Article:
MUNICH -- Daimler was ordered to recall 774,000 vehicles in Europe after two meetings with Germany’s top regulator failed to allay concerns about irregularities in the Mercedes-Benz maker’s diesel emissions.
The automaker will upgrade engine software in Mercedes Vito vans as well as the GLC SUV and Mercedes C-class sedan, Transport Minister Andreas Scheuer said Monday in a statement from Berlin, after meeting with Daimler CEO Dieter Zetsche for a second time in two weeks.
The government is ordering “an immediate formal recall because of prohibited shutoff devices,” Scheuer said.
While a setback for a company that has steadfastly denied cheating on diesel emissions, the software-focused recall means Daimler escaped more costly measures such as fines or a hardware fix. Speaking with reporters after the announcement, Zetsche said talks with the government had been “constructive.”
Germany had ratcheted up pressure on Daimler to specify models and the number of vehicles that needed recalling to adjust their exhaust systems, criticizing the company’s piecemeal response to concerns about excessive pollution from its diesel vehicles. The recall comes nearly three years after Volkswagen’s cheating scandal.
Unlike VW, which admitted duping official emissions tests and faces costs of some 26 billion euros ($31 billion) in fines, buybacks and recalls globally, Daimler has rejected wrongdoing. As the diesel fallout rumbles on, German prosecutors also on Monday named Rupert Stadler, head of VW’s Audi unit, a suspect in the cheating scandal.
Germany’s automotive regulator KBA found five unapproved software functions in Daimler’s Euro 6 diesel engines, affecting as many as 1 million vehicles in Germany, Bild am Sonntag reported Sunday. This follows the KBA instructing the automaker in May to recall 4,923 Vito vans worldwide that don’t comply with regulations. Daimler at the time said it would go to court if necessary to overturn the order. The models aren’t currently available in the U.S., according to the brand’s U.S. site.
“We don’t see any evidence that Daimler was designing software to deliberately cheat on emission testing,” said Arndt Ellinghorst, an analyst with Evercore ISI in London, who estimated the cost to be less than 100 million euros. “With this recall, fines are off the table.”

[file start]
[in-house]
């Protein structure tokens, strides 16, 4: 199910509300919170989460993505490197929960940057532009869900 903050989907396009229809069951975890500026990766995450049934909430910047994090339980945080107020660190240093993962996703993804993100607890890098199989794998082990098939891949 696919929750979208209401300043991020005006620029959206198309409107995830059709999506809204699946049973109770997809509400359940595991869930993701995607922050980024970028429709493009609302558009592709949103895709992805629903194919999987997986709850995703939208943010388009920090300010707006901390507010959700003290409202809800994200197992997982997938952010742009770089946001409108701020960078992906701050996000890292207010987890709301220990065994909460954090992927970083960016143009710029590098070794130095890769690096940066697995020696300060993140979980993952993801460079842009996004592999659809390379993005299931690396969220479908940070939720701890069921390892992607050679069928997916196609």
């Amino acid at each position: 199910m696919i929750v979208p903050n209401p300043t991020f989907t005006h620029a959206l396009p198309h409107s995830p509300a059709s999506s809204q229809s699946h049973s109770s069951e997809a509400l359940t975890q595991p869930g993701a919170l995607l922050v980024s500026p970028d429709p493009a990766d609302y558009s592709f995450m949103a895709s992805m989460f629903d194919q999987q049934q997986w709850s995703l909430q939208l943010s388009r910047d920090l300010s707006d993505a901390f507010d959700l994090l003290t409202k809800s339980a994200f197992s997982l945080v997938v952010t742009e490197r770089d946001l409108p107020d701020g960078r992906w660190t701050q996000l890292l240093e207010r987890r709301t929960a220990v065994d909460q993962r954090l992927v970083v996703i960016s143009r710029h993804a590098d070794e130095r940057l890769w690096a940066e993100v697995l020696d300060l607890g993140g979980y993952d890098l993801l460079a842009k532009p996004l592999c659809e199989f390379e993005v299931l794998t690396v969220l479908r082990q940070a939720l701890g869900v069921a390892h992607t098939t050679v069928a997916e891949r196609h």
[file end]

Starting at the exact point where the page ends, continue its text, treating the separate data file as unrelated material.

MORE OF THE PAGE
Daimler already voluntarily recalled some 3 million vehicles in the EU last year, alongside similar moves by VW and BMW, for software updates to improve emissions performance.
Liberal interpretations of loose European Union rules on car emissions, ultimately resulting in many cities failing EU pollution limits, have led to a number of spats between authorities and automakers. Daimler relies on diesel vehicles for profit and to lower the carbon-dioxide output of its vehicles to meet environmental regulations.
Threat of fine
Scheuer had threatened the automaker with as much as 3.75 billion euros in penalties related to diesel-engine emissions irregularities, Spiegel magazine reported following Zetsche’s earlier meeting. For context, during previous standoffs on diesel practices, the ministry failed to make much headway on holding automakers accountable.
In 2016, Opel, then owned by General Motors, didn’t end up facing sanctions after then-Transport Minister Alexander Dobrindt raised doubts about the legality of devices used in its engine software. The same year, Fiat Chrysler Automobiles snubbed Dobrindt’s request for a meeting to discuss emissions.
The country’s automotive industry has been under intense scrutiny since Volkswagen revealed in September 2015 it had rigged as many as 11 million diesel-powered cars to cheat on official emissions tests.
Municipalities, battling excessive levels of smog-inducing nitrogen oxide mainly produced by diesel vehicles, have been considering bans. Hamburg made the first move last month with restrictions on two streets. Mercedes recalled more than 3 million cars across Europe almost a year ago for a software patch for their emissions systems.